Patterson had four hits, including a pair of homers, and drove in a career-high seven runs and
combined with three relievers on a four-hitter as the Cubs pounded the Mets, 15-2.
After guiding the
San Francisco Giants
to the World Series in 2002, Baker was brought in by the Cubs in an attempt to jump-start a team that lost 95 games last season.
"The first one is the hardest," Baker said. "Anytime you're a new manager, it's something you will remember. I remember my first one in San Francisco and I'll remember this one."
Baker's first game could not have gone much better as his team rapped out 16 hits, walked 12 times and tied the team record for runs on Opening Day.
"You get 12 walks, that's a good way to keep pitchers working," he said. "Anytime you get a lot of walks, to me, it's a victory."
The Cubs began the 1899 season with a 15-1 victory over Louisville.
Conversely, Howe - who led Oakland to a 103 wins and the American League West Division title in 2002 - saw his new team allow its most runs on Opening Day.
"You just move on and go to the next one," Howe said. "A 4-2 game would have been more agonizing. I would have wanted a better game for the fans. I wish we had a better script."
It was the most lopsided opener in the major leagues since the
Chicago White Sox
routed the St. Louis Browns, 17-3, on April 17, 1951.
Ironically, the Mets entered the game with a 25-15 mark in season openers - the best percentage (.634) in major league history.
"Last year, we weren't prepared on a consistent basis. Today it wasn't a lack of hustle," said first baseman
, who had one hit and scored one run. "This year, this team is focused. We didn't want to start this year this way but it happened."
Patterson smacked a three-run homer off lefthander
in the sixth inning and a two-run shot off Bacsik in the seventh.
"The wind was blowing in many directions," the 23-year-old outfielder said. "I didn't think that first one was going over, but the second one - I knew it was out."
Patterson matched his home run output against lefthanders from all of last season, notched his second career multi-homer game and recorded his third four-hit contest.
"I'm trying to enjoy it as much as I can but it's one game," he said. "I just have to be focused on the next day. The coaches have been telling us to be selectively aggressive. I'm not going to help pitchers out. We're just looking for pitches in our zone, our pitch."
Needing just one home run to reach 500 for his career, Chicago right fielder
did not homer but walked three times, scored three runs and drove in one.
"I'm just being patient," Sosa said. "I'll continue to be patient. When they make a mistake, I'll hit it."
Making his first Opening Day start, Wood (1-0) allowed two runs and two hits in five innings. He struck out five and walked three.
"You can't ask for more than what we had today," Wood said. "We had opportunity after opportunity. You're never ready to come out after five innings, but coming out of spring training we wanted to limit our pitch counts. And that's what we did.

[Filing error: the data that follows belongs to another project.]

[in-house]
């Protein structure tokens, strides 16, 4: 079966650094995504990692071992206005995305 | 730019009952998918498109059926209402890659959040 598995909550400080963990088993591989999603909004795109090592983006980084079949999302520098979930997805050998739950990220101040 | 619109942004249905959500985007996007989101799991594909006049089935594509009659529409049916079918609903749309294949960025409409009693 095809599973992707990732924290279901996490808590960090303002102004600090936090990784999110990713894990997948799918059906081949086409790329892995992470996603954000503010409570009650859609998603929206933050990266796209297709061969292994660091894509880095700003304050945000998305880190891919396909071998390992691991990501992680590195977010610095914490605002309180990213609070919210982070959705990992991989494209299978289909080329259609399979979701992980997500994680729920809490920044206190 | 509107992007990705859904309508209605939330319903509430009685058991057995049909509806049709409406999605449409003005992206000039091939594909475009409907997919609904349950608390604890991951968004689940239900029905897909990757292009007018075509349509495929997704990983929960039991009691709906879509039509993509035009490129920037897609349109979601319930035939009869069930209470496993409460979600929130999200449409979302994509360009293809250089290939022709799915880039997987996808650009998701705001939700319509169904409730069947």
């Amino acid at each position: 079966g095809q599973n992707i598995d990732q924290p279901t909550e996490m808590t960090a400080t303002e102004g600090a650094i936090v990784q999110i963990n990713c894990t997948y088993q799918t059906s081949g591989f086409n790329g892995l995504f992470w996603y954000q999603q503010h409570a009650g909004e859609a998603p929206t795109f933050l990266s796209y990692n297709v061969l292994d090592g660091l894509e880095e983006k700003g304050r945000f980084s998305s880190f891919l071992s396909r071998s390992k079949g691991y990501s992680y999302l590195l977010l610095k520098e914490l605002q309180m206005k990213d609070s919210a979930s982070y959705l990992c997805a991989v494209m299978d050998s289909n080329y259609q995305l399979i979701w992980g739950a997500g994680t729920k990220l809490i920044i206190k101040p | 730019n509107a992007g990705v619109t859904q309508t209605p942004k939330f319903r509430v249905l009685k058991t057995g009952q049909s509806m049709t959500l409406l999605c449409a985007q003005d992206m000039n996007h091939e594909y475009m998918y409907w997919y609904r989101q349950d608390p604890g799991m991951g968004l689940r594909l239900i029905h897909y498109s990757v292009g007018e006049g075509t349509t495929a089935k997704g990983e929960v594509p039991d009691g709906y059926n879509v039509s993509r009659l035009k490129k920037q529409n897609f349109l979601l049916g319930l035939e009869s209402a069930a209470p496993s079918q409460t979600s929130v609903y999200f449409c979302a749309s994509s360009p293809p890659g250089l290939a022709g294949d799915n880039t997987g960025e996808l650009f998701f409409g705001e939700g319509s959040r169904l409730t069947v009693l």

"I just tried to work the ball inside today. It was a little tough getting a grip in the cold, but I was in control of my breaking ball."
tossed two scoreless innings and tied a Cubs record for relievers by striking out six in a row.
Glavine (0-1) signed a three-year contract with a vested interest in a fourth year worth $35 million in December. But the lefthander struggled, giving up five runs - four in the opening inning - and eight hits in 3 2/3 innings.
"It certainly wasn't what I envisioned, what I'd hoped for," said Glavine, who spent his previous 15-plus years in the majors with the rival
. "But in the grand scheme, it's one game, one bad day. I have to look at the big picture."
A day before his 37th birthday, the two-time Cy Young Award winner threw over 50 pitches in the first two innings and 90 during his stint.
The Mets also committed two errors - a bad sign for a team that led the majors in that category last season. One was made by
, who had a tough time in left field in his Mets debut.
"I went to Roger (Cedeno, the center fielder) and said, 'Why didn't you tell me that (about the wind and sun)?,' Floyd said. "Now I know."
Glavine walked Grudzielanek to start the game and things didn't get any better. The four-run inning was highlighted by Alou's double, which went over the head of Floyd, who received an error when he fumbled the ball out of his glove.
That brought out of the first of the boos from a sellout crowd that sat in 34-degree conditions with winds at 20 miles per hour. Most left by the middle innings.
Wood helped himself with an RBI single in the fifth for a 6-2 lead. Patterson's three-run homer capped a four-run sixth and the seventh featured Bellhorn's bases-clearing triple and Patterson's two-run shot.
The Cubs had at least one baserunner in every inning and at least two in the first eight.